November 29th, 2008
08:35 AM ET

The man who blew up America's closets

Andrew O’Hehir

For me and for anybody else who lived in the San Francisco Bay Area in the 1970s, the assassinations of Harvey Milk and George Moscone on Nov. 27, 1978, came as the second half of a traumatic double whammy - a regionally and culturally specific version of 9/11 or Pearl Harbor. As I remember it, I was standing in the hallway outside the journalism office at Berkeley High School, talking to a couple of friends on the paper. (I was the editor.) We may well have been talking about stories we were working on in the aftermath of the so-called Jonestown massacre, the mass murder-suicide of more than 900 people, including quite a few with connections to our city and our school, that had happened just nine days earlier in the Guyanese jungle.

Someone came into the hall and told us what had just happened a few miles away, on the other side of the bay. A black-and-white TV was dragged out of the closet, plugged in and kicked around for a while until we could find a station. One of my friends took out a pencil and wrote on the wall: "11/27/78: Milk and Moscone just GOT SHOT!!" I guess he was blogging without knowing it. That scribble stayed there unmolested until after we graduated.

Thirty years later, almost to the day, and after a bewildering number of fits and starts with various directors and actors, the story of pioneering gay politician Harvey Milk - a crucial strand, but not the only strand, in that chaotic autumn of 1978 - reaches us as a major feature film, with Sean Penn in the lead role and Gus Van Sant behind the camera. There are an awful lot of things to say about "Milk," and it's a film that, for anyone who knows the history of these events, will bump into a bunch of questions it isn't remotely equipped to answer.

"Milk" was never going to be just another movie, and in a season marked by the simultaneous election of our first black president and the enactment of a gay-marriage ban in California, it's in danger of becoming primarily a symbol or a statement, and not a movie at all. (For instance, there is an announced boycott of Cinemark theaters showing the film, because of the chain owner's purported anti-gay politics.) But let's say the simplest things first: This is an affectionately crafted, celebratory biopic about a sweet, shrewd, hard-assed, one-of-a-kind historical figure. And they can just FedEx the Oscar to Sean Penn's house right now, so that we don't have to listen to his acceptance speech.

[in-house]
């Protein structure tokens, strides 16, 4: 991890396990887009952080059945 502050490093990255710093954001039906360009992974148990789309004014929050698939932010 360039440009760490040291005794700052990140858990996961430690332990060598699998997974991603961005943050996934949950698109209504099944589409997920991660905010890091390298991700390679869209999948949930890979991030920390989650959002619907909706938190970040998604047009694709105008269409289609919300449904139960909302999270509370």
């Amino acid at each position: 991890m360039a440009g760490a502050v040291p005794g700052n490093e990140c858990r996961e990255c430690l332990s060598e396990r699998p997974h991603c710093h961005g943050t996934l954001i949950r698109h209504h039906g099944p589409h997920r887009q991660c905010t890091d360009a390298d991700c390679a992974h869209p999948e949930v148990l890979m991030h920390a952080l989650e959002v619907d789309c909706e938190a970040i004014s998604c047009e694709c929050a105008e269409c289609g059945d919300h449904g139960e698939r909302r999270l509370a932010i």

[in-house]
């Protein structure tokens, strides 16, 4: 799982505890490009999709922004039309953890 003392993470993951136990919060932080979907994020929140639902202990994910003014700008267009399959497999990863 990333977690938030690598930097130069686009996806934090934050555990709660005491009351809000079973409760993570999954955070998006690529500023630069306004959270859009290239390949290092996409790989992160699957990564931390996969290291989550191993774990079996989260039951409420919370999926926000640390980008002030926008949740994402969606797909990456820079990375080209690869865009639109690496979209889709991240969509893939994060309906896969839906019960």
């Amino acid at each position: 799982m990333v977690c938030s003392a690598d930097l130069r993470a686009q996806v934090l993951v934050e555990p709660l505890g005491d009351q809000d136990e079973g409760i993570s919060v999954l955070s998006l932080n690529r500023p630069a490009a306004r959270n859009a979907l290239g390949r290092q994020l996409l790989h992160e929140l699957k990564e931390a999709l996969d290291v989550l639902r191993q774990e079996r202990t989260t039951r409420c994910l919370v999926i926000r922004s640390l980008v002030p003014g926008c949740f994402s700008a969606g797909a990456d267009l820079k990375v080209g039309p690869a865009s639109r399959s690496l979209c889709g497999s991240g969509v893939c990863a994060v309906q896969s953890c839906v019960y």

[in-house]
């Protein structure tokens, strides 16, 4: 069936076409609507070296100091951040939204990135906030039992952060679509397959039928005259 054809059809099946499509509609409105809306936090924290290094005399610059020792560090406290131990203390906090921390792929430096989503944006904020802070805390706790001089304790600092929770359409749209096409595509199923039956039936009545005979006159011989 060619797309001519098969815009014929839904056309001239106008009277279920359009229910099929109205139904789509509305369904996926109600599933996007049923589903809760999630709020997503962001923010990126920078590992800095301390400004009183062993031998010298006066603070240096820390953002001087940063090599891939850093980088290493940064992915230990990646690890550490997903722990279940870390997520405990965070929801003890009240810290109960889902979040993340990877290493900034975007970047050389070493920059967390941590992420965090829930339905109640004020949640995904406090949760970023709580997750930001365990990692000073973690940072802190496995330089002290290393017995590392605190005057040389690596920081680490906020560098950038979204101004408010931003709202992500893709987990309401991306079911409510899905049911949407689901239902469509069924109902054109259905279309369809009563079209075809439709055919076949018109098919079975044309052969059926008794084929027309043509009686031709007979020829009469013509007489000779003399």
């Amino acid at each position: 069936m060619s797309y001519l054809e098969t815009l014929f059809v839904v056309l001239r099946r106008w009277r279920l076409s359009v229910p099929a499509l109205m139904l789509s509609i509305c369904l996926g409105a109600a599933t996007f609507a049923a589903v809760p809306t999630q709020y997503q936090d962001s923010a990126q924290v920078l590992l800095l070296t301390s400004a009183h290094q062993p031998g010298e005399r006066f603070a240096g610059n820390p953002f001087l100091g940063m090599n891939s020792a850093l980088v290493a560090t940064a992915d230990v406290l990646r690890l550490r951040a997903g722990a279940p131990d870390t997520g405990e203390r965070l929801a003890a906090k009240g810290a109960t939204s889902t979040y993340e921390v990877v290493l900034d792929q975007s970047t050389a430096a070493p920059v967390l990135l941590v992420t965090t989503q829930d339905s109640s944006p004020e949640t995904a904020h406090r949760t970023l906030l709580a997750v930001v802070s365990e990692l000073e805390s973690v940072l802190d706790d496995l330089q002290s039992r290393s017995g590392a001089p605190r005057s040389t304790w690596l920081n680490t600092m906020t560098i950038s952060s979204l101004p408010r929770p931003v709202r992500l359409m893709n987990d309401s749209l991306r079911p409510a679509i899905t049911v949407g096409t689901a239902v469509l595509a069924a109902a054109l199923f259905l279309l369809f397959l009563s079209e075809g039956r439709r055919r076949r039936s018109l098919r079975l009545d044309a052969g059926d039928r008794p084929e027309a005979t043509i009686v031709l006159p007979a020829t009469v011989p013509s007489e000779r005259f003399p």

Filed under: Andrew O'Hehir • Film
soundoff (3 Responses)
  1. Kim

    The verdict sparked the White Knight Riots and don't think junk food and depression is a reason to take someone elses life over a job. Enter the Twinkie Defense and it's a sad story out of control political realities that resulted in tragedy. Two years later out of prison takes his own life. Do you think the Cinemark theaters refuses to show the movie totally as a result of anti-gay politics ? Or are there other considerations of concern ? Will the movie add further to emotionally fuel the fire causing more violence and riots in the streets in view of California's vote to ban gay marriages ? Interesting movie and if Sean Penn's in it, want to see the movie. The theory of interpretation of our US Constitution and clarity of the 14th Amendment. It'll come back around for another vote and we'll be watching for fair balance of interests and interpretation. How many controversial movies have been made we've all walked out in discussion for perspective ? They call it democracy and the First Amendment don't they ? A boycott of the film ? Get real and Mel played Jesus ! What is the rating of the movie ?

    November 29, 2008 at 7:26 pm |
  2. DJ

    I'm finally happy to see that gay, human, history is being shown to others. Every time i hear that Homosexuals didnt have the struggles that other groups have had, I think to myself: "Self.. (hehe), I wonder if they would still say that if they would have learned things like stonewall. How about the way Two spirits were treated when discovered amongst the native american communities by the white men? would they say the same things about the Torments that hitler and his men reserved especially for homosexuals? When saved by the US, thinking they were finally freed, to be told that the germans had the right to do what they did.." This movie is about a real man, a man who struggled against the grains of society and made it. only to be stripped of his life at the end by ignorance.

    I would like to say thank you for this small window on the stone wall.

    November 29, 2008 at 2:26 pm |
  3. Natalie

    I'm a little too young to know about the Harvey Milk assasination of 1978. I am happily a member of Generation X, or Y....whatever people are labeling us 80s babies now-a-days. Well, I only have one remote question that has been plaguing me since my sociology professor (who is living as a homosexual) placed the notion in my head: Why is the "struggle" for Gay Civil Rights often (if not always) equated with Black Civil Rights?

    Linking the two seems to be a convient strategy for the group; an easy way to perscute–or guilt trip–those who do not share the same ideals.

    November 29, 2008 at 10:46 am |